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Rosa Luxemburg: "The Revolution Will "Raise Itself up Again Clashing,' and to Your Horror It Will Proclaim to the Sound

By       Message Lenore Daniels     Permalink
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The world is a dangerous place, not because of those who do evil, but because of those who look on and do nothing...
Albert Einstein

 

The ultimate measure of a man is not where he stands in moments of comfort, but where he stands at times of challenge and controversy.
Rev. Dr. Martin Luther King, Jr.

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Those who can make you believe absurdities can make you commit atrocities.

Voltaire

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For the worker committed to justice and revolutionary change, desks in private spaces are hard to come by.   Work is dome in cramped apartments or in a prison cell. It is done on the run, sometimes underground. For Marxist theorist and activist Rosa Luxemburg, it is done in spite of the bourgeoisie's interests in maintaining its relationship to the privileged power because it is the work that articulates the demands of the poor and working class that, to this day--represents a subversive activity.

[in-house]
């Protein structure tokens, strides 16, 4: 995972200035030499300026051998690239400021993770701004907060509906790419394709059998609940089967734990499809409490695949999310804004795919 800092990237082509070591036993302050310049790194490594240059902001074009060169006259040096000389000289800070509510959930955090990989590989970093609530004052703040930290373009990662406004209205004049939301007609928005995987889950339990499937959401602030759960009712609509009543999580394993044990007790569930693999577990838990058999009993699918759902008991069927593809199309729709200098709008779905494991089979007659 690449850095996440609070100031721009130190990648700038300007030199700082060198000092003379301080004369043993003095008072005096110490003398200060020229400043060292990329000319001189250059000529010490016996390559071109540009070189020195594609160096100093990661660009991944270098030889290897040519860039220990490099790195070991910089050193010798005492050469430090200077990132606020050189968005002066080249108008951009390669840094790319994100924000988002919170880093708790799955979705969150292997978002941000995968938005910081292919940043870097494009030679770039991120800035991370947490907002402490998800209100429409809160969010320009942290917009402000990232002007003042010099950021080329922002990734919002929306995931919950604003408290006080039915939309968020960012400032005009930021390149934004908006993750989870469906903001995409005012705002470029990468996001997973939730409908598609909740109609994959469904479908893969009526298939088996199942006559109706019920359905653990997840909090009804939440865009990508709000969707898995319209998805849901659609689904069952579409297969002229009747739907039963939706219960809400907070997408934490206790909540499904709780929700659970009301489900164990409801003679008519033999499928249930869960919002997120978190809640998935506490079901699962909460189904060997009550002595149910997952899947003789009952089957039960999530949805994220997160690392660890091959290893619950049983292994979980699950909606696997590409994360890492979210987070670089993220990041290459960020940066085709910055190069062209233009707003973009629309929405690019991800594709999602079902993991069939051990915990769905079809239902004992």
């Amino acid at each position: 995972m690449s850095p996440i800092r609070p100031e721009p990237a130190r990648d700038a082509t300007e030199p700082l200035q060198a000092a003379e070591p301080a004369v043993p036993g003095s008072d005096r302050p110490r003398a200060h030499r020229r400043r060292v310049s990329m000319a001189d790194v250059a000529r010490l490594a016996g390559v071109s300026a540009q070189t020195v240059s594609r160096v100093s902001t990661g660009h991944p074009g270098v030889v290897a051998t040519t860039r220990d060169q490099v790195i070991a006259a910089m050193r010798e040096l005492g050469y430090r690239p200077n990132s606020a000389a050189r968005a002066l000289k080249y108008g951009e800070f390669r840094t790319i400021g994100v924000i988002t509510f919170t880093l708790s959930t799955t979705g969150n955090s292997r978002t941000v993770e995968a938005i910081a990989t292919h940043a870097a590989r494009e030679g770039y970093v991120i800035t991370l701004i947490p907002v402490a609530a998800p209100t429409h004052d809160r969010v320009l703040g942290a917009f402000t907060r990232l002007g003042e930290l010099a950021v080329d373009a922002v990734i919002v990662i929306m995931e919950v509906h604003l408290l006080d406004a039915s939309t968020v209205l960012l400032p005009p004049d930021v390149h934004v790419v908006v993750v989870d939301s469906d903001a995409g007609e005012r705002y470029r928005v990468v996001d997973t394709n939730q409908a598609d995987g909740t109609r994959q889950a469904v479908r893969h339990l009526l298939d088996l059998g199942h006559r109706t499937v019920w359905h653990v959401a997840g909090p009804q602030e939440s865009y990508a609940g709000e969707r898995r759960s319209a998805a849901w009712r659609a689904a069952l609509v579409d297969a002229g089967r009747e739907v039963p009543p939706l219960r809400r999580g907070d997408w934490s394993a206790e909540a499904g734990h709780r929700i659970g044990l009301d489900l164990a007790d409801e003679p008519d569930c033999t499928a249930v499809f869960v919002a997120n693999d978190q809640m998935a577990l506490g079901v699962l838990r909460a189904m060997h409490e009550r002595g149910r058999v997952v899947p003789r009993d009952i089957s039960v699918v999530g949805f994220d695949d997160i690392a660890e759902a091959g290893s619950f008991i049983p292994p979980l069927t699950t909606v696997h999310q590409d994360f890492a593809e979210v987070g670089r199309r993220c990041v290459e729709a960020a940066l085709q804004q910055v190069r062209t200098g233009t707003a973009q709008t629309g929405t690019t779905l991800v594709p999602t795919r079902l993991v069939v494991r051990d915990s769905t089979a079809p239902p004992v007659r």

Consequently, when the Social Democratic Party of Germany (SPD) dismissed Rosa Luxemburg's work, the SPD did so because, as Luxemburg documented in "Social Reform or Revolution" and in "Theory and Practice," (The Rosa Luxemburg Reader), its leadership had already begun to "revise" Marxism in such a way as to inform the working class that its demands and strategies for protest were either inappropriate or illogical. It is not inappropriate or illogical for the SPD to endorse an imperialist war, however.

 

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The imperialist war and the SPD leadership's support for it nearly broke Luxemburg. In Germany, conditions for workers and soldiers are grim. Working class families spent 52 percent of their income on food and 33 percent on necessities such as housing, heating, lights and clothing. Whatever was left went to school fees for the children, church, social and intellectual life, health, insurance, debt, and savings" ("Economic and Social Development," Imperial Germany 1871-1918). [1] By May, 1916, Luxemburg receives word that her friend and comrade Karl Liebknecht has been arrested:: "I tried with all the might of my fist to "free" him [when he was seized] and I pulled at him and at the policemen all the way to the police station, from which I was unceremoniously expelled" (Letter to Clara Zetkin, [Sudende,] May 12, 1916, The Letters of Rosa Luxemburg). [2]   By August 1916, she is on the verge of suicide (The Reader).

 

 

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Dr. Lenore J. Daniels, Black Commentator, Editorial Board and Columnist, Doctorate in Modern American Literature/Cultural Theory

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